PORTLAND -- Angelina Jolie announced Tuesday that she decided to have a double mastectomy to reduce her risk of breast cancer after she learned she carries the “faulty” BRCA1 gene.
Area doctors had divided opinions over recommending similar procedures for women who also carry the mutant gene.
Dr. Alison Conlin, a Providence Medical Oncologist specializing in breast cancer treatment, said she supported Jolie’s decision.
“I read her piece and was really impressed with how thoughtfully she put things out,” Conlin said. “Her future risk of breast cancer is so much higher than even a woman whose mom had breast cancer."
Still, she stressed that only a small percentage of women have the BRCA1 gene.
“For those five percent of women, this test is important for them to get and then figure out what next steps are appropriate for them,” she said.
Dr. Rodney Pommier, Professor of Surgery at the Knight Cancer Institute at OHSU, said he rarely recommends this type of surgery as a preventative measure, especially for women who haven’t been diagnosed yet with breast cancer.
“The data that this actually changes the ultimate survival and the outcome of the patient are sadly lacking,” said Dr. Pommier.
By the time many women consider undergoing a mastectomy, he said, the cancer could have already spread to other areas of the body.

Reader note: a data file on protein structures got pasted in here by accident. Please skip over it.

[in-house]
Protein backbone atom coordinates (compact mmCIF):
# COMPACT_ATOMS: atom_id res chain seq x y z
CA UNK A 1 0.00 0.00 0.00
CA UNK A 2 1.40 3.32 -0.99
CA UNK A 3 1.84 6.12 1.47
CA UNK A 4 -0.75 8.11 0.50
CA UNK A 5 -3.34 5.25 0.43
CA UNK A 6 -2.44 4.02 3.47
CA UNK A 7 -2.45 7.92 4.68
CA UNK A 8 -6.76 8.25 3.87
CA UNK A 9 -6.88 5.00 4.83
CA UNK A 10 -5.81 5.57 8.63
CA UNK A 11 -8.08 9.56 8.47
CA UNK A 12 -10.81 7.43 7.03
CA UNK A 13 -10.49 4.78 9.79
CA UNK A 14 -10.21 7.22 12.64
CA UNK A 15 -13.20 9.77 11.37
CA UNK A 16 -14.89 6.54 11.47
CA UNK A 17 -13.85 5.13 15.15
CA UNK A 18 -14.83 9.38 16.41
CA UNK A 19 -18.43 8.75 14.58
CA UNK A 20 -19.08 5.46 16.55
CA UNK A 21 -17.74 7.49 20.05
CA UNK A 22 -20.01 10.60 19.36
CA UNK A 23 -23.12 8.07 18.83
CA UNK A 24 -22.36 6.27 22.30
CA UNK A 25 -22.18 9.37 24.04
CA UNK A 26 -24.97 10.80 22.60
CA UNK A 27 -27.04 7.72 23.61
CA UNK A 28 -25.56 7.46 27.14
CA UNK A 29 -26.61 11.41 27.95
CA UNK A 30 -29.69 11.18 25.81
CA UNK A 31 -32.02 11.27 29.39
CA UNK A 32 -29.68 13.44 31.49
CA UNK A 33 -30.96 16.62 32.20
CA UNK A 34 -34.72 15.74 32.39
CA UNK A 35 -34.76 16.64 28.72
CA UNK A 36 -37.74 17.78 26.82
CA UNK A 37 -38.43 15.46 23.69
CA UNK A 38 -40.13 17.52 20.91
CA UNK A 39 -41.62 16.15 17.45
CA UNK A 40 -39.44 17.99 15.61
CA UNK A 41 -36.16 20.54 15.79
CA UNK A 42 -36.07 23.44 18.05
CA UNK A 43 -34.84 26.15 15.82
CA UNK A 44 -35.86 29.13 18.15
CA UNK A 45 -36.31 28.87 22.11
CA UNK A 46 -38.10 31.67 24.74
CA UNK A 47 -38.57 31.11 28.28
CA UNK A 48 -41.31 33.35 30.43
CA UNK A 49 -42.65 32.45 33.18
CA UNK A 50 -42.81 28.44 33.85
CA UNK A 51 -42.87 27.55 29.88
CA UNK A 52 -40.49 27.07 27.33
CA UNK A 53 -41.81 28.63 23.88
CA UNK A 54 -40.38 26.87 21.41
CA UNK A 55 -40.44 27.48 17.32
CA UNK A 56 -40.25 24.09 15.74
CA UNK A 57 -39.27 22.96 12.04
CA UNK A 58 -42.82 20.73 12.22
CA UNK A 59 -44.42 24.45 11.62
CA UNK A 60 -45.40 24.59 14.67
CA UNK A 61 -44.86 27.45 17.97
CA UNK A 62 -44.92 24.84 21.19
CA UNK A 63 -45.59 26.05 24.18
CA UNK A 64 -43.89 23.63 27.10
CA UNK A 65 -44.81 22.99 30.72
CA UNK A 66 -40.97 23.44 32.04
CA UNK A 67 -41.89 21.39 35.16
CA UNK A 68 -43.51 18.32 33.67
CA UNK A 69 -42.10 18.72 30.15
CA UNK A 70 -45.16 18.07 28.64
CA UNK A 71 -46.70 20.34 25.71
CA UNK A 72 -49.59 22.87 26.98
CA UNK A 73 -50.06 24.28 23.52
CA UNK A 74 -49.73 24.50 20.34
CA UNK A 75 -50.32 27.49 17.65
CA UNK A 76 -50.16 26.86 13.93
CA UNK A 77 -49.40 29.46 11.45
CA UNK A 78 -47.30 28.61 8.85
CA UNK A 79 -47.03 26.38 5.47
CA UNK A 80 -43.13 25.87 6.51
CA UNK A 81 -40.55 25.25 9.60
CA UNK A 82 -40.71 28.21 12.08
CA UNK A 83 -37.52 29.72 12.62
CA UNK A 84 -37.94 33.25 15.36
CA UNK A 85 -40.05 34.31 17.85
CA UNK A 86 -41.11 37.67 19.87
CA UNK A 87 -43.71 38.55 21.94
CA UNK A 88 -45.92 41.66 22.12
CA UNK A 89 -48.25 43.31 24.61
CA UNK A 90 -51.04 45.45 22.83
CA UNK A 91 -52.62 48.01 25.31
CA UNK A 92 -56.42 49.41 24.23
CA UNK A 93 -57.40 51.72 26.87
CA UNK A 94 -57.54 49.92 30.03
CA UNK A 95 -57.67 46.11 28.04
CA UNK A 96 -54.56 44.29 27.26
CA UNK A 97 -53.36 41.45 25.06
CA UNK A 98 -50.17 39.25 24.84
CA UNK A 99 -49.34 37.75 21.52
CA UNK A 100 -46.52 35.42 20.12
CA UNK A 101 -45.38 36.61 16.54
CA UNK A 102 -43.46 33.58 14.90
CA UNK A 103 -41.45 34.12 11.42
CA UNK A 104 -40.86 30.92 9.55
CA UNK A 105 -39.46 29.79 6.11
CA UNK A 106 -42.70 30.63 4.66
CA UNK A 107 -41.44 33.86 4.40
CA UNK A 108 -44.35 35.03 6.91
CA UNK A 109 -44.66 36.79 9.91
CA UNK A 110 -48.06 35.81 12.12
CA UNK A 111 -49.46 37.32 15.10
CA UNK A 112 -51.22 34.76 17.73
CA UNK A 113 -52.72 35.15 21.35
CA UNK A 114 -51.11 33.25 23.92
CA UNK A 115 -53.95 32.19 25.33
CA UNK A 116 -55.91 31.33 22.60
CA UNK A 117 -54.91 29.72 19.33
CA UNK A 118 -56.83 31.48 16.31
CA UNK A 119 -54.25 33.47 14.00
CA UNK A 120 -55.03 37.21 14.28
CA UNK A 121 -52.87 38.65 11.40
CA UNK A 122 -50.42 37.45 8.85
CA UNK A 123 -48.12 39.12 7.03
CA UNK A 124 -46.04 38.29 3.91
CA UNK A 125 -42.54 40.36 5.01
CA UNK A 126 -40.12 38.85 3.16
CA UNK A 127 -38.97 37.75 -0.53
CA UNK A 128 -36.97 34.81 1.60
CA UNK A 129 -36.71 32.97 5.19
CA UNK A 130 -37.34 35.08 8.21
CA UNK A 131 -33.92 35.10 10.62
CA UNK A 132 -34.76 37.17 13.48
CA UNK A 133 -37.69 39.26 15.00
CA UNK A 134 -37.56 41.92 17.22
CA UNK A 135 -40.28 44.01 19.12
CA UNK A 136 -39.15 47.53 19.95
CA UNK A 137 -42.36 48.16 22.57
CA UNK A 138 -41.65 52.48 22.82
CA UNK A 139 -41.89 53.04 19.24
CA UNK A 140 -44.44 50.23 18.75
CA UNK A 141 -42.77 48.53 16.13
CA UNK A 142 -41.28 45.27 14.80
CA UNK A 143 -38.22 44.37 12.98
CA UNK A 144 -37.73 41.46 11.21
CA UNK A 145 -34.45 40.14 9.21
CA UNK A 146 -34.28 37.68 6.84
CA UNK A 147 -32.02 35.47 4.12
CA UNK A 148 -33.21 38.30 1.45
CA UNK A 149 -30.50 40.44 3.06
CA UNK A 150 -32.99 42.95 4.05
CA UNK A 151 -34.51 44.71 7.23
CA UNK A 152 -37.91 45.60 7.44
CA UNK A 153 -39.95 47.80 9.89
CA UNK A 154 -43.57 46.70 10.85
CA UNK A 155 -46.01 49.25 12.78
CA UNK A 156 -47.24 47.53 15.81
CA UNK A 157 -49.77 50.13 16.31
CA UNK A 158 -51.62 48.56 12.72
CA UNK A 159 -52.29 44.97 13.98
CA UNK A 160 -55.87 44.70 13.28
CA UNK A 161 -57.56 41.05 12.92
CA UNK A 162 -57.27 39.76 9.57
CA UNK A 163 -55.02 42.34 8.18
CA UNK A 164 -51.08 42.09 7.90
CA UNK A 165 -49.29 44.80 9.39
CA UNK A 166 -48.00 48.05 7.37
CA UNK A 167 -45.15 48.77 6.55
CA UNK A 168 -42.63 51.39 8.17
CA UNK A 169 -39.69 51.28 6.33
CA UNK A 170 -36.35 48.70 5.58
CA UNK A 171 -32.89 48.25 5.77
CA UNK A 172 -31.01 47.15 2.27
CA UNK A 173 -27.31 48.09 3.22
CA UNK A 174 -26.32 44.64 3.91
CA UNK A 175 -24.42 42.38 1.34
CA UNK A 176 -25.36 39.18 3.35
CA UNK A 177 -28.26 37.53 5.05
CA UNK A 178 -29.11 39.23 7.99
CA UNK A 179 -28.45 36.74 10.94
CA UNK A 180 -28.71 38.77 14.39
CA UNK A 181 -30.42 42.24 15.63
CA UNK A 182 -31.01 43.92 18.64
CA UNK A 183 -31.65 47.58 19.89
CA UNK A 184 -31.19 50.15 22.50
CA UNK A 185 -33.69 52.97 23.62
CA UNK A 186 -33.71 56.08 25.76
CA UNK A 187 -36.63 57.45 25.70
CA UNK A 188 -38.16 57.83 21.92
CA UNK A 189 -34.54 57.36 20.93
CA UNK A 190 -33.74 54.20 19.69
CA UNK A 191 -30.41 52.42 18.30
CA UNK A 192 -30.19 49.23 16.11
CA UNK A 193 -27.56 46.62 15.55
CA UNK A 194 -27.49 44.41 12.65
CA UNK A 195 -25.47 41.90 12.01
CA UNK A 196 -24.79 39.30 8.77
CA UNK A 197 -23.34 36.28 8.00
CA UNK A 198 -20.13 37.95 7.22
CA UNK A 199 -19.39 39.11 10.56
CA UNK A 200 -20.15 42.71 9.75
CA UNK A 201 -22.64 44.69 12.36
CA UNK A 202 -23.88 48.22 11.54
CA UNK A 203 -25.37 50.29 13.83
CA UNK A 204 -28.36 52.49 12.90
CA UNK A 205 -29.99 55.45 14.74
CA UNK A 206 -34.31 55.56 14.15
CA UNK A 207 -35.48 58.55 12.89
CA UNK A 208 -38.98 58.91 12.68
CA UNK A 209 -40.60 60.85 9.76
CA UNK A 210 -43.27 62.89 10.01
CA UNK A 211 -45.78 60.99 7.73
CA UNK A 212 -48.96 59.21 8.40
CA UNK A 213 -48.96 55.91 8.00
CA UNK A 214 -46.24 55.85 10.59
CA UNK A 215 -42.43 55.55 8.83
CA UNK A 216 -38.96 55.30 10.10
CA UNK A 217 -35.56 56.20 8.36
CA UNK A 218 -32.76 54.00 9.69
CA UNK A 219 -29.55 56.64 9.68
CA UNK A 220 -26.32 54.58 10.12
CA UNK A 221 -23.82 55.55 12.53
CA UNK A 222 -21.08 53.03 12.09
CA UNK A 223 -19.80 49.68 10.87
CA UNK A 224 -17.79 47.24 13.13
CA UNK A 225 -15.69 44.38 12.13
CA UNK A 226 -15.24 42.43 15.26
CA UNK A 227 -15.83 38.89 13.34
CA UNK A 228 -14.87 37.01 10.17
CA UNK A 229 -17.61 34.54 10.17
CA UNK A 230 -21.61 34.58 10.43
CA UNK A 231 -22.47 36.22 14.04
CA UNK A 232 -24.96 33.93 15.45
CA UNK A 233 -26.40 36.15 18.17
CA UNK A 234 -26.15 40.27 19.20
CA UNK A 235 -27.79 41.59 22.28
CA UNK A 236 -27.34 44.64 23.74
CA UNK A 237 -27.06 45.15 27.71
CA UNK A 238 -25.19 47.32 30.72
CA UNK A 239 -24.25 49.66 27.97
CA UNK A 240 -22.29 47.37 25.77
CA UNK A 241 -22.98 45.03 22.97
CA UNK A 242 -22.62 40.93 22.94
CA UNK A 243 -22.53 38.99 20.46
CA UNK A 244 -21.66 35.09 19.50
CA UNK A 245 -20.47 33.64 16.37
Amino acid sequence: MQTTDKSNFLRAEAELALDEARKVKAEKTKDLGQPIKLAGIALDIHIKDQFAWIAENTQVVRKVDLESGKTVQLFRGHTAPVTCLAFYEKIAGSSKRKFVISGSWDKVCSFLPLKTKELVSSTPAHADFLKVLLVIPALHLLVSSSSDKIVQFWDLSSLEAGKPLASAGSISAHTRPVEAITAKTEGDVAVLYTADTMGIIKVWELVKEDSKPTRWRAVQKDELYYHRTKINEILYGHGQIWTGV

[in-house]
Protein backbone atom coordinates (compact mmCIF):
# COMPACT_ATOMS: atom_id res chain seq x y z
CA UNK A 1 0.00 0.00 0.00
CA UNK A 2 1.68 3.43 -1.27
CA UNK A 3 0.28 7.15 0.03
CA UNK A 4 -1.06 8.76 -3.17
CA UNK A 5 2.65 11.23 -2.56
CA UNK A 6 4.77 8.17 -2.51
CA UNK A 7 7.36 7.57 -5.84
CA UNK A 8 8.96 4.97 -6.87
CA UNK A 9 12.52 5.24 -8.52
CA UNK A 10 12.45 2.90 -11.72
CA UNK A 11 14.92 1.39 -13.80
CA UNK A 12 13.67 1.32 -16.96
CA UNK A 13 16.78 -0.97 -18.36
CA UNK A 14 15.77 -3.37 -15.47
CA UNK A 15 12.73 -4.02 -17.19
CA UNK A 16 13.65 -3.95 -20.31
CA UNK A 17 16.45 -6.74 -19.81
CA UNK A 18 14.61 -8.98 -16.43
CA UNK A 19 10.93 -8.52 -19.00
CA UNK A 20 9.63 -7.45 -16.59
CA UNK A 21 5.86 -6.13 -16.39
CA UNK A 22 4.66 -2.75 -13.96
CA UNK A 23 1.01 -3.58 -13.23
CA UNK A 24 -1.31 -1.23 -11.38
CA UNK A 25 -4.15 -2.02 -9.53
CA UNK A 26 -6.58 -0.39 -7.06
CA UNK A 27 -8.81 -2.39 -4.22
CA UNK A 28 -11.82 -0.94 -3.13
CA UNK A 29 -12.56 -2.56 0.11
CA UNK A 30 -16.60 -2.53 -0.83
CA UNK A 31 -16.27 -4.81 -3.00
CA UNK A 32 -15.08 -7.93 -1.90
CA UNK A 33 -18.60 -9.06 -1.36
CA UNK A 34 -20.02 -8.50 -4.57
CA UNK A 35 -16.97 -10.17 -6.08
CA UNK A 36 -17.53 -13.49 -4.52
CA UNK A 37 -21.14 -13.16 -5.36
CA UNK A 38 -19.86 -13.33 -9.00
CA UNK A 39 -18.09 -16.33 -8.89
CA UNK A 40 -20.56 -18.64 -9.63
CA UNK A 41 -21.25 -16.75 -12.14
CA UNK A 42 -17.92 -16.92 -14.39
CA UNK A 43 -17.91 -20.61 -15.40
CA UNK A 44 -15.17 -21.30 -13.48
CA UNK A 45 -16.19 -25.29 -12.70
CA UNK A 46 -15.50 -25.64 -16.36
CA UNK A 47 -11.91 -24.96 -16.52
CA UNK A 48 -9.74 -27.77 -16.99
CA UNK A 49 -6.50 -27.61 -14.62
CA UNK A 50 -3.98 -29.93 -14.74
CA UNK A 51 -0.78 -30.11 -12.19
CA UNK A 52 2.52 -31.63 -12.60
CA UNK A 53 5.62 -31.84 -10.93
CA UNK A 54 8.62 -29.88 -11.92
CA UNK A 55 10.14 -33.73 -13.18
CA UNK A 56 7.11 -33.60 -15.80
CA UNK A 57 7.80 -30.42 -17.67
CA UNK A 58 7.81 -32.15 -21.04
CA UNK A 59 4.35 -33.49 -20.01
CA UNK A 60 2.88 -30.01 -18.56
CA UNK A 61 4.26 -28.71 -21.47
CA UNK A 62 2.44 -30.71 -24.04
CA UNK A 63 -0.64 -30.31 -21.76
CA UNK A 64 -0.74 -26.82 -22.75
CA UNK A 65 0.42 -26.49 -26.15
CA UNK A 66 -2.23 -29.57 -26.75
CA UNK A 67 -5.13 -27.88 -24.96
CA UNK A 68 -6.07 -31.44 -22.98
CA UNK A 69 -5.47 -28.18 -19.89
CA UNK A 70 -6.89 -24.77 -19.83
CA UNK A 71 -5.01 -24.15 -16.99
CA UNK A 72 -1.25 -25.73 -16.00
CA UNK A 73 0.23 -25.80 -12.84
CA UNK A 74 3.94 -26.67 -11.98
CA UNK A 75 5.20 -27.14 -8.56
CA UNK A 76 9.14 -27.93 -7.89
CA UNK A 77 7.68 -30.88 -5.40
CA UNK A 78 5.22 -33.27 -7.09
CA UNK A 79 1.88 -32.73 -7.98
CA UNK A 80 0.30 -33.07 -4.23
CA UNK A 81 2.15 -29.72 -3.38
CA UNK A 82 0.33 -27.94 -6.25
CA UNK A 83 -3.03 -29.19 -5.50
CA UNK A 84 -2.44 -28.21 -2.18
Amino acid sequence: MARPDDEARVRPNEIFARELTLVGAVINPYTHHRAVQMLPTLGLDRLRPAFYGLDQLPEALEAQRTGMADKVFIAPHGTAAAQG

Jolie's decision is not necessarily the example to follow, according to Dr. Pommier.
"If you remove the breast, you are not going to be diagnosed with a tumor of the breast. That doesn’t mean you already don’t have the disease," he said.
Dr. Pommier said in many cases, chemotherapy or hormone therapy can offer better results than a mastectomy.
Even if a woman decides to get the test, the price can be prohibitive.
"It's over a $3,000 test. It's not for everyone,” said Conlin. “But if you do have a few family members who have had ovarian cancer, breast cancer melanoma or even prostate cancer in your family, you should talk to your doctor."
Dr. Allen Gabriel, a plastic surgeon at PeaceHealth, said insurance companies will often cover the reconstructive surgery after a mastectomy.
"Let's say you're gene positive and undergoing a mastectomy. The insurance companies most likely will cover your reconstructive options," said Gabriel.
One thing doctors did agree on is the importance of talking to a doctor before making a decision about treatment.
KGW Reporter Erica Heartquist contributed to this report.